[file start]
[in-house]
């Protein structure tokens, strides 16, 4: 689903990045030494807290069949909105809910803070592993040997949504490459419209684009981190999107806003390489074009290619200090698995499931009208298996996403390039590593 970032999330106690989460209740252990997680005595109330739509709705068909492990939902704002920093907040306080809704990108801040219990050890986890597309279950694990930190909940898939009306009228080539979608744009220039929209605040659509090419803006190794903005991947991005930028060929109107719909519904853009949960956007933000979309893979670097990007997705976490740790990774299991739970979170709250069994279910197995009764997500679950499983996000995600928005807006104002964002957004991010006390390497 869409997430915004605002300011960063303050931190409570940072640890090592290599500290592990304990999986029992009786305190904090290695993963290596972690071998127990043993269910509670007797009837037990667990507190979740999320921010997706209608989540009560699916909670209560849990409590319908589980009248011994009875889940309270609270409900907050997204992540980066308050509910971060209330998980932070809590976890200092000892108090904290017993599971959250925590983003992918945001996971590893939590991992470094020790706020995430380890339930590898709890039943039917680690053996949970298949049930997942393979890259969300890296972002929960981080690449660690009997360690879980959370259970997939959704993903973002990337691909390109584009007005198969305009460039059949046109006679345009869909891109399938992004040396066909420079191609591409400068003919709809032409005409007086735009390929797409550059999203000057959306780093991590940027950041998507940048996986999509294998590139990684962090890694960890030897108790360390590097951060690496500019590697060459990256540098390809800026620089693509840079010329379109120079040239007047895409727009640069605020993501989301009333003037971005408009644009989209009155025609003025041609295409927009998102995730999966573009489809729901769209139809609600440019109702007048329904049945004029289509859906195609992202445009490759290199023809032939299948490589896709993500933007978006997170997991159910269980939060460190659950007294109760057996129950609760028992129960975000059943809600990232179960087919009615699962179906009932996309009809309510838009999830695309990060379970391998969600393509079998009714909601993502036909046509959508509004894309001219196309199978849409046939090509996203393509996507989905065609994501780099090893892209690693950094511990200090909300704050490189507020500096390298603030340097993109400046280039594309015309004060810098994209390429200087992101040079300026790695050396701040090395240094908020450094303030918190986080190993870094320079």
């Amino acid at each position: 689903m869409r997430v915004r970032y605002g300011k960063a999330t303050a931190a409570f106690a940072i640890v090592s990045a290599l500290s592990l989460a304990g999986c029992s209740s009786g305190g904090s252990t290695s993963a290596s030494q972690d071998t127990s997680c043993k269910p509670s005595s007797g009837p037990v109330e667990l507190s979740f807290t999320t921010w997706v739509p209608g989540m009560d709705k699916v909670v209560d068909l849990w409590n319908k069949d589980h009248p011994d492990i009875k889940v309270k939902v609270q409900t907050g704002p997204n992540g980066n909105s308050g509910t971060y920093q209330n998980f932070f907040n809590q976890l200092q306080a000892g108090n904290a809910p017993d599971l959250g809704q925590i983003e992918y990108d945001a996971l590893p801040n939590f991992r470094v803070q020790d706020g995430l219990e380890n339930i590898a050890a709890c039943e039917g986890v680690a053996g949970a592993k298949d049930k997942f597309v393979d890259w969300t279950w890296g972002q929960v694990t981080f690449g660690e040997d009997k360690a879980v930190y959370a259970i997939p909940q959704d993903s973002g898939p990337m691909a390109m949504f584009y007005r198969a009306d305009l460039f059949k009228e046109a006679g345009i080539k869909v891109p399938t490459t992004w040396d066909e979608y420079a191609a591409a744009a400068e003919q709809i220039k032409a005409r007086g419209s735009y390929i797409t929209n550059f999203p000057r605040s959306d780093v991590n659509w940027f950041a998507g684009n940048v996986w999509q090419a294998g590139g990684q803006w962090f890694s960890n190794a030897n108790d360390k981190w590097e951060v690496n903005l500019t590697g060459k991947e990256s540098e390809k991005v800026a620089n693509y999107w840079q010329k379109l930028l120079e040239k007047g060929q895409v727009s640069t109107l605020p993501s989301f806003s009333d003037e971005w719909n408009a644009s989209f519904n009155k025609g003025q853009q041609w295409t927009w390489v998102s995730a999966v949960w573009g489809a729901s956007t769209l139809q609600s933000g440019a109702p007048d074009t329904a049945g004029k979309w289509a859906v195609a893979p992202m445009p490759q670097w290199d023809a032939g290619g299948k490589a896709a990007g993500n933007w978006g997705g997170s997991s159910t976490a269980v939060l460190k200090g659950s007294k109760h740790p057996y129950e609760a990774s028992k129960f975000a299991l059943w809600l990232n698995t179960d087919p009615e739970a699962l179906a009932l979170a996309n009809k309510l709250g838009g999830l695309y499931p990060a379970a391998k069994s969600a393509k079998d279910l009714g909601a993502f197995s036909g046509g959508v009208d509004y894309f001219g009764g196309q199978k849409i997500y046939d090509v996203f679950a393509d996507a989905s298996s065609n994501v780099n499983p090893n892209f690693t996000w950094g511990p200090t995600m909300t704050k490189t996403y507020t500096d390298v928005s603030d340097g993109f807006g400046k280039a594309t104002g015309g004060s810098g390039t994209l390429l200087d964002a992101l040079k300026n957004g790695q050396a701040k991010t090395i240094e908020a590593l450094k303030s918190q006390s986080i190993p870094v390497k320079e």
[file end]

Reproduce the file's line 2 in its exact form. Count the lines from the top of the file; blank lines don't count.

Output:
């Protein structure tokens, strides 16, 4: 689903990045030494807290069949909105809910803070592993040997949504490459419209684009981190999107806003390489074009290619200090698995499931009208298996996403390039590593 970032999330106690989460209740252990997680005595109330739509709705068909492990939902704002920093907040306080809704990108801040219990050890986890597309279950694990930190909940898939009306009228080539979608744009220039929209605040659509090419803006190794903005991947991005930028060929109107719909519904853009949960956007933000979309893979670097990007997705976490740790990774299991739970979170709250069994279910197995009764997500679950499983996000995600928005807006104002964002957004991010006390390497 869409997430915004605002300011960063303050931190409570940072640890090592290599500290592990304990999986029992009786305190904090290695993963290596972690071998127990043993269910509670007797009837037990667990507190979740999320921010997706209608989540009560699916909670209560849990409590319908589980009248011994009875889940309270609270409900907050997204992540980066308050509910971060209330998980932070809590976890200092000892108090904290017993599971959250925590983003992918945001996971590893939590991992470094020790706020995430380890339930590898709890039943039917680690053996949970298949049930997942393979890259969300890296972002929960981080690449660690009997360690879980959370259970997939959704993903973002990337691909390109584009007005198969305009460039059949046109006679345009869909891109399938992004040396066909420079191609591409400068003919709809032409005409007086735009390929797409550059999203000057959306780093991590940027950041998507940048996986999509294998590139990684962090890694960890030897108790360390590097951060690496500019590697060459990256540098390809800026620089693509840079010329379109120079040239007047895409727009640069605020993501989301009333003037971005408009644009989209009155025609003025041609295409927009998102995730999966573009489809729901769209139809609600440019109702007048329904049945004029289509859906195609992202445009490759290199023809032939299948490589896709993500933007978006997170997991159910269980939060460190659950007294109760057996129950609760028992129960975000059943809600990232179960087919009615699962179906009932996309009809309510838009999830695309990060379970391998969600393509079998009714909601993502036909046509959508509004894309001219196309199978849409046939090509996203393509996507989905065609994501780099090893892209690693950094511990200090909300704050490189507020500096390298603030340097993109400046280039594309015309004060810098994209390429200087992101040079300026790695050396701040090395240094908020450094303030918190986080190993870094320079």